CWS water programs in Pakistan promote health and self-sufficiency
From model villages to interactive theater, Church World Service- Pakistan/Afghanistan is using innovative techniques to create water projects that combine water infrastructure development with education, advocacy and awareness.
NEW YORK -- From model villages to interactive theater, Church World Service- Pakistan/Afghanistan is using innovative techniques to create water projects that combine water infrastructure development with education, advocacy and awareness. The result is dramatic improvement in family health, increased self sufficiency for villagers and assured sustainability for the programs.
Church World Service is using innovative techniques to create water projects that combine water infrastructure development with education, advocacy and awareness.
Photo: Paul Jeffrey/ACT-CWS
Water systems in many of Pakistan's communities were destroyed in natural disasters, including the October 2005 earthquake and the 2007 cyclone. Other communities, such as those in the Allai valley, located in a remote pocket of the Himalayan Mountains, are so poor that they have never had water systems.
As a result, villagers living with contaminated water supplies endured shortages of safe drinking water, poor hygienic conditions, sickness and death from waterborne diseases and an inability to grow income-producing crops or to raise healthy livestock.
CWS, in partnership with local agencies, now has restored more than 30 water supply systems and has provided several communities with more than 400 hand pumps, more than 8,000 jerry cans for safe water storage and more than 5,000 CWS Hygiene Kits.
The new water systems are more than simply donations; they are significant steps on the road to self-sufficiency and sustainability for the villagers.
By encouraging community participation, providing technical training, and helping residents establish community organizations equipped to both manage the new infrastructure and designate "caretakers" trained in hand pump installation and repair, efficient operation and maintenance of the new systems is assured for generations to come.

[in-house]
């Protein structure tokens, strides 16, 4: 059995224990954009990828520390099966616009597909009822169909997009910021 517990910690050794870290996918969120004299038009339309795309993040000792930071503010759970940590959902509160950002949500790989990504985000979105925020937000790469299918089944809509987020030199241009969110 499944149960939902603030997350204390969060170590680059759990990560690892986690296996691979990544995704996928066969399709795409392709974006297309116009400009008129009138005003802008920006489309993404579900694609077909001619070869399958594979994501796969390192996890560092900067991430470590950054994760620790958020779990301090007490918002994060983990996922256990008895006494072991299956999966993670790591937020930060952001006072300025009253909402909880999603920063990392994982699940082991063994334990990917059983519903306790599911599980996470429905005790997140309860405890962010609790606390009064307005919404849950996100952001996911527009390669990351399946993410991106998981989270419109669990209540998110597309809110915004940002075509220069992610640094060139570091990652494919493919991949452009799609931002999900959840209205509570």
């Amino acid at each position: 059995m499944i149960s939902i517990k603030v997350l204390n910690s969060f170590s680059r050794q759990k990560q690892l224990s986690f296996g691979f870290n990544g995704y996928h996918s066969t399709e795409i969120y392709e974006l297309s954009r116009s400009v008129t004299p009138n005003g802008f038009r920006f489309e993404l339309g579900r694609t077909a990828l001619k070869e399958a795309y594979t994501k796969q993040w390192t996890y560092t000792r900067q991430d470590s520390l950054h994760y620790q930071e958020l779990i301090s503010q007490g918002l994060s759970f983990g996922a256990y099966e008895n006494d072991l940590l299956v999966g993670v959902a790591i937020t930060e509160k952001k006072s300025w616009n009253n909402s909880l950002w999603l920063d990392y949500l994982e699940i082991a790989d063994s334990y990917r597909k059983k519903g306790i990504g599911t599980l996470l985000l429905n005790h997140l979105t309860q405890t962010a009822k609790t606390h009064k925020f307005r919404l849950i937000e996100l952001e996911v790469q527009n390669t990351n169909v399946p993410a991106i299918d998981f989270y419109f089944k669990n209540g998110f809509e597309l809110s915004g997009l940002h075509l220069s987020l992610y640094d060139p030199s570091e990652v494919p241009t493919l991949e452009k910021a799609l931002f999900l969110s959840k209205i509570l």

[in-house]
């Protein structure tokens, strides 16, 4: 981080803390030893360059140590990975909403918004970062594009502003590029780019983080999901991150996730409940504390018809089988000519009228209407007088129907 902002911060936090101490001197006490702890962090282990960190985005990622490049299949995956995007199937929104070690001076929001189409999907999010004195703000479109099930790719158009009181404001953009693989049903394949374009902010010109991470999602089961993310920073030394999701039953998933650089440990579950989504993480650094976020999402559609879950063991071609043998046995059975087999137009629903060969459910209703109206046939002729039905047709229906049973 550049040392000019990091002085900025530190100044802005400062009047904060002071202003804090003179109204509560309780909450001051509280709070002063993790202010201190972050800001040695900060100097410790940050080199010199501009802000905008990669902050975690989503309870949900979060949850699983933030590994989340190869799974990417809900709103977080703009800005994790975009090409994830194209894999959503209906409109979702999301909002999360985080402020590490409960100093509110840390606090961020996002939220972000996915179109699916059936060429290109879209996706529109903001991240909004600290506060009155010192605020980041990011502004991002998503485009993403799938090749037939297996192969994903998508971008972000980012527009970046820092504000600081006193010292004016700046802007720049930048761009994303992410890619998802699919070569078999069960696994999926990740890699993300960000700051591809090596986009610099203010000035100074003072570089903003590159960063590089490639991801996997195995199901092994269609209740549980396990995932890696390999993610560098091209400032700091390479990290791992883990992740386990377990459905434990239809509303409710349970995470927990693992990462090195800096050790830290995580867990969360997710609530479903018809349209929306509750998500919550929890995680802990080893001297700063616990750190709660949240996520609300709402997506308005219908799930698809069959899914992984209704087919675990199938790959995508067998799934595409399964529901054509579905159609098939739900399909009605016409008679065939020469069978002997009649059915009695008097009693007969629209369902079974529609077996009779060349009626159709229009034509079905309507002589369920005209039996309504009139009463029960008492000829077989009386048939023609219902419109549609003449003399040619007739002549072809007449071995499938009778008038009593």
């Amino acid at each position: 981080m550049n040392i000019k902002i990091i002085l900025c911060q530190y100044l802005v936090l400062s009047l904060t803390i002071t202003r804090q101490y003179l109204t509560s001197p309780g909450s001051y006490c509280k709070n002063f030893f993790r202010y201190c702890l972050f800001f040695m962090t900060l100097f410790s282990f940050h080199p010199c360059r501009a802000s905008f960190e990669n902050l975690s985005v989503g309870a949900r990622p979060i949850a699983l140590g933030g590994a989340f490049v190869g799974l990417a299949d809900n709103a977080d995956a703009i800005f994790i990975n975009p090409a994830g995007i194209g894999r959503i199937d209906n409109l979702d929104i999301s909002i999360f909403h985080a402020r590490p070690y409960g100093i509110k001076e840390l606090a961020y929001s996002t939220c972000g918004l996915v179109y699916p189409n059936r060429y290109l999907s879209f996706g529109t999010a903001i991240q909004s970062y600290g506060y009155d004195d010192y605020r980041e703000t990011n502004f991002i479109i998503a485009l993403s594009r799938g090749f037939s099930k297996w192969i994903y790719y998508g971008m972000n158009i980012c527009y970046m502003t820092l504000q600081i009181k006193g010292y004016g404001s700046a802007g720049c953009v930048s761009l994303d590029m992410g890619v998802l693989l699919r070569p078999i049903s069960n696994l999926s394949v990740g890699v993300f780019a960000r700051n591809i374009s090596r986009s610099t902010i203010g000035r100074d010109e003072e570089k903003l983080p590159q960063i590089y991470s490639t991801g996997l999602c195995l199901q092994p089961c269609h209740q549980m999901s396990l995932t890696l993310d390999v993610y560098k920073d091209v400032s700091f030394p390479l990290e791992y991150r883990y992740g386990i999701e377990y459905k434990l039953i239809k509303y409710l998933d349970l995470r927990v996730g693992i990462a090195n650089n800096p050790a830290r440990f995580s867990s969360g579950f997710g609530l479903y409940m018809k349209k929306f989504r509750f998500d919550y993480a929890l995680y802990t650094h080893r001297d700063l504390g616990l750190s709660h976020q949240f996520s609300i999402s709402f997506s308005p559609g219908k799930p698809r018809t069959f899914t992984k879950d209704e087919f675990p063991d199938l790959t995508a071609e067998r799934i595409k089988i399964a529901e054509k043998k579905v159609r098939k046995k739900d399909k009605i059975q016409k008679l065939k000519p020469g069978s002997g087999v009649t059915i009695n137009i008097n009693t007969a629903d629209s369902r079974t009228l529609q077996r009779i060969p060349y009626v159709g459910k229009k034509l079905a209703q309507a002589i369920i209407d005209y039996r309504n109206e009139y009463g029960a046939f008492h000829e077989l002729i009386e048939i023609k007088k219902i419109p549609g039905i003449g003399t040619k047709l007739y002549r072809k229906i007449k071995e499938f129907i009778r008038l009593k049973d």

Mohammad, a resident of Jundwal, a small Pakistani village severely damaged by the 2005 earthquake, who assisted with the CWS-initiated Water/Sanitation project, already is seeing some significant changes.
"Restoration of the water supply system provided relief to women who had to walk all the way up to the spring to collect water. Now, we are adopting hygienic practices as well protecting our families from diseases," he says.
Promoting better hygiene is a major component of the CWS program—and the agency found a way to make the hygiene training fun by creating inter-village competitions that promote practical implementation of newly-learned hygiene skills and help people change their behavior to incorporate those new skills.
In Sindh Province, an area severely damaged by Cyclone Yemyin in 2007, CWS and partner Strengthening Participatory Organization, a Pakistani NGO, has also established two model villages aimed at empowering communities to make decisions that will improve hygienic conditions in the area. Other communities visit these model villages to learn about hand pump maintenance and healthy hygiene practices.
With all the systems in place and the different communities organized to run them, CWS used education and advocacy campaigns to increase awareness of the importance of safe water and sanitation.
As part of the project in Allai, interactive theater, puppet shows, participatory videos made by the children, radio messages and a best practices video produced with help from Pakistani non-profit the Interactive Resource Center, drove home the message about water safety and good hygiene.
Between January and June 2008, adults and children developed two plays and 15 interactive theater performances around issues of waterborne and sanitation-related diseases, personal and environmental hygiene, illegal water logging, solid waste disposal, household gardening and tree planting.
Benefits from the hygiene trainings and the improved water systems are readily apparent.
"Previously our children were rushing to the medical center in Bagan four to five times a month for the treatment of fever, gastro, and skin problems," says Ahmed Mallah of Keti Bandar. "But now my children go to the health center only one or two times in a month."
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